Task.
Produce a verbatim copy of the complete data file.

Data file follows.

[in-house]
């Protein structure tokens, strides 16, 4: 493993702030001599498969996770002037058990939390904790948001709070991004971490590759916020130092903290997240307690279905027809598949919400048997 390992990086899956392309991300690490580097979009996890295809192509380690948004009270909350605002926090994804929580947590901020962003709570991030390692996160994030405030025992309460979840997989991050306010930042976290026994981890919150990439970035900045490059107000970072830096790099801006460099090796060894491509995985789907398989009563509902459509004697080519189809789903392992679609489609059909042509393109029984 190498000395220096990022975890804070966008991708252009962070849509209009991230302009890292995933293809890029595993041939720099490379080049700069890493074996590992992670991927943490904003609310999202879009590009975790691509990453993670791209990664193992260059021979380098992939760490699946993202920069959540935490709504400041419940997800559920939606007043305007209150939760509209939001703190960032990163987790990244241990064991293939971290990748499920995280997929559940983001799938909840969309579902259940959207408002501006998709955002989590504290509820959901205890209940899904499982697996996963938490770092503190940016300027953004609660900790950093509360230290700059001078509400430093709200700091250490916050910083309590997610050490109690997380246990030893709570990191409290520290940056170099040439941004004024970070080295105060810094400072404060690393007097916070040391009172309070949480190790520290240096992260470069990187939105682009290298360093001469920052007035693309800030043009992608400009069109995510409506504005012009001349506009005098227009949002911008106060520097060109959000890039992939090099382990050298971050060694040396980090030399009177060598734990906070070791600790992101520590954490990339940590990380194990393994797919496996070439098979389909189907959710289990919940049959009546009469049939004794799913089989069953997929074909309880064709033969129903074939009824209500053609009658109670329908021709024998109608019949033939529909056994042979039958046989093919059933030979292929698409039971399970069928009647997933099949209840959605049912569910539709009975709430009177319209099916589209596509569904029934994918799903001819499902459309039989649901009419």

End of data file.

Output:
[in-house]
């Protein structure tokens, strides 16, 4: 493993702030001599498969996770002037058990939390904790948001709070991004971490590759916020130092903290997240307690279905027809598949919400048997 390992990086899956392309991300690490580097979009996890295809192509380690948004009270909350605002926090994804929580947590901020962003709570991030390692996160994030405030025992309460979840997989991050306010930042976290026994981890919150990439970035900045490059107000970072830096790099801006460099090796060894491509995985789907398989009563509902459509004697080519189809789903392992679609489609059909042509393109029984 190498000395220096990022975890804070966008991708252009962070849509209009991230302009890292995933293809890029595993041939720099490379080049700069890493074996590992992670991927943490904003609310999202879009590009975790691509990453993670791209990664193992260059021979380098992939760490699946993202920069959540935490709504400041419940997800559920939606007043305007209150939760509209939001703190960032990163987790990244241990064991293939971290990748499920995280997929559940983001799938909840969309579902259940959207408002501006998709955002989590504290509820959901205890209940899904499982697996996963938490770092503190940016300027953004609660900790950093509360230290700059001078509400430093709200700091250490916050910083309590997610050490109690997380246990030893709570990191409290520290940056170099040439941004004024970070080295105060810094400072404060690393007097916070040391009172309070949480190790520290240096992260470069990187939105682009290298360093001469920052007035693309800030043009992608400009069109995510409506504005012009001349506009005098227009949002911008106060520097060109959000890039992939090099382990050298971050060694040396980090030399009177060598734990906070070791600790992101520590954490990339940590990380194990393994797919496996070439098979389909189907959710289990919940049959009546009469049939004794799913089989069953997929074909309880064709033969129903074939009824209500053609009658109670329908021709024998109608019949033939529909056994042979039958046989093919059933030979292929698409039971399970069928009647997933099949209840959605049912569910539709009975709430009177319209099916589209596509569904029934994918799903001819499902459309039989649901009419």